I slept on the riverbank, and on the bus, both were god awful places to try and sleep. The next morning we got across the river by 10am...not bad. Then it was another whole day of riding the most uncomfortable bus in the entire world. We finally arrived in Kathmandu the following morning around 6am. So a 17 hour bus ride took 40. The icing on the cake was getting ripped off by some asshole taxi driver on the way to the hotel district. So not the best first impression of Nepal for me, but the people we met when were were waiting for the ferry were amazing and patient and now that we are here I am definitely stoked about this place.

Kathmandu is crazy. I love it here. There are people everywhere, and its smoggy as hell (many people on the streets wear face masks and I really don't blame them) but there is no harassment to look in shops and the Nepali's are just not as obsessed with westerners as Indians are. A shopping spree in this city would be SO awesome. There is brand name outdoor gear (fake and real) in everyshop and it's all SO cheap compared to home!

Tomorrow we leave for Lukla, the start of a 15-18 day trek in the Everest region. It should take about 8-9 days to reach base camp (~5500 meters), I'm really looking forward to the challenge. We will have to cross alot more valley's than we did to reach Gochela and this time I don't have a Yak to carry my pack...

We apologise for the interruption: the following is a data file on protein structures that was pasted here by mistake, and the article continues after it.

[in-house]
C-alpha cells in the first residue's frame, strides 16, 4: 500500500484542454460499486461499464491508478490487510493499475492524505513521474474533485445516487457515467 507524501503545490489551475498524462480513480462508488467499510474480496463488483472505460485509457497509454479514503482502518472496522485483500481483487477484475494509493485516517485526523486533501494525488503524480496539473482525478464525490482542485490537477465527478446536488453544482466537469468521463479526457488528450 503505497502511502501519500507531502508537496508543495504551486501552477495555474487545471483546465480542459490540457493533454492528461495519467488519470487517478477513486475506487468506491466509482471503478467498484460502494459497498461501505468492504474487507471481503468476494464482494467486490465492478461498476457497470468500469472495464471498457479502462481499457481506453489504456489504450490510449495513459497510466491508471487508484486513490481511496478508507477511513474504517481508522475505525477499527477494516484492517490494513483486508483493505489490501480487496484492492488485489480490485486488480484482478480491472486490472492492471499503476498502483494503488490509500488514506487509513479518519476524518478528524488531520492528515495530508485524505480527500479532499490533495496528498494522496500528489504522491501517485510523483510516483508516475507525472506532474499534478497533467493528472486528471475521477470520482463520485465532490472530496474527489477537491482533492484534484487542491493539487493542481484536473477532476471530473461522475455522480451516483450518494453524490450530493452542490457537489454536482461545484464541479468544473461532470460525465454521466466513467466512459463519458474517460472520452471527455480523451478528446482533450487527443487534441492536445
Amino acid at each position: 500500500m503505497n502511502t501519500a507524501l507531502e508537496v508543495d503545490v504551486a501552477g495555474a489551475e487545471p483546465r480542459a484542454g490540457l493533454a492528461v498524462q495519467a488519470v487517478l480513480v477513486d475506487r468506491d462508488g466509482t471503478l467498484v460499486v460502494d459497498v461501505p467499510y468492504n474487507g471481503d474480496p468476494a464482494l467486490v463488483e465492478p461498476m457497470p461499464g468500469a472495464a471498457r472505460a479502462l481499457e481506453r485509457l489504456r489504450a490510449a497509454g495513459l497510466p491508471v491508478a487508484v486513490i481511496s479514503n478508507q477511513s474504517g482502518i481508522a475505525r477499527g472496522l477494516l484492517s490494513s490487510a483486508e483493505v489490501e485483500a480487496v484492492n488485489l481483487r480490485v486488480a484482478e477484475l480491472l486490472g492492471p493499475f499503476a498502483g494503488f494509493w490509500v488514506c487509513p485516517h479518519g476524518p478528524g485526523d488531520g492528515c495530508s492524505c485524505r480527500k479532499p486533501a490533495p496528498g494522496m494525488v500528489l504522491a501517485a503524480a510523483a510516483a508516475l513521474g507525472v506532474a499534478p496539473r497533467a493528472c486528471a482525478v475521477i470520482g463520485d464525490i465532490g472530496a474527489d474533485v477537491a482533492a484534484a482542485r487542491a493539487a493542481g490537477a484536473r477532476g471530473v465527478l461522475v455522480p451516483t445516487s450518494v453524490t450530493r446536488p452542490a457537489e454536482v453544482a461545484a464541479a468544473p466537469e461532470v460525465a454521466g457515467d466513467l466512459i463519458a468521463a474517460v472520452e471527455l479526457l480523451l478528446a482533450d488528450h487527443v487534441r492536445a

I hope you enjoy the pictures everyone, some of them date back as far as the beginning of March and you will have to scroll from the bottom up if you want to see them in order.

Drinking Everest beer in Kathmandu after a day of planning and preparing for our asscent.

A relatively quiet street in Thamal, Kathmandu.

"You make dollars in your country, why wouldn't you just fly?" Some Nepali to me and Jess when we were waiting for the ferry crossing.

A double rainbow at Paule's place on the hill above Kachapouri Lake.

Gochela, our final destination after 6 long days of trekking. Elevation 4900 meters.

Prayer flags at Gochela. Although it looks lower, Kangchenzonga is the peak on the right, the 3rd highest mountain in the world.

There was alot of snow and we both forgot to wear suncreen...

One of the many outstanding meals we ate on the trek. They actually cooked us pizza up there...PIZZA!

A lookout about an hour away from Dzongri.

Totally worth getting up at 4am for.

Dzongri. Elevation 4200 meters. So so so beautiful.

Then we encountered snow...

And then we spent the night in a mountain village called, Tsokha, the only village on the trek. Elevation 2900 meters.

But the sun came out the next morning.

So we froze that night. The first of many cold nights.

It was a rainy start to the trek.

Sometimes, even in the streets of Calcutta, a herd of goats may come by...

Rickshaw pullers and their passengers in Calcutta.

Jess and I enjoying some chai and beedies in Calcutta.

One of the unreal sunsets on Beach #7, Havelock Island, Andman Islands, one of my favorite places in India.

The lagoon at Beach #7, Havelock Island.

Beach #5, Havelock Island, the beach where we stayed. You could walk for 500 meters and the water wouldnt get over your knees.

The aftermath of getting 'painted' at the festival of Holi, a celebration that takes place all over India (don't ask me what it's all about I just know you throw paint at EVERYONE).

Some night traffic in Chennai.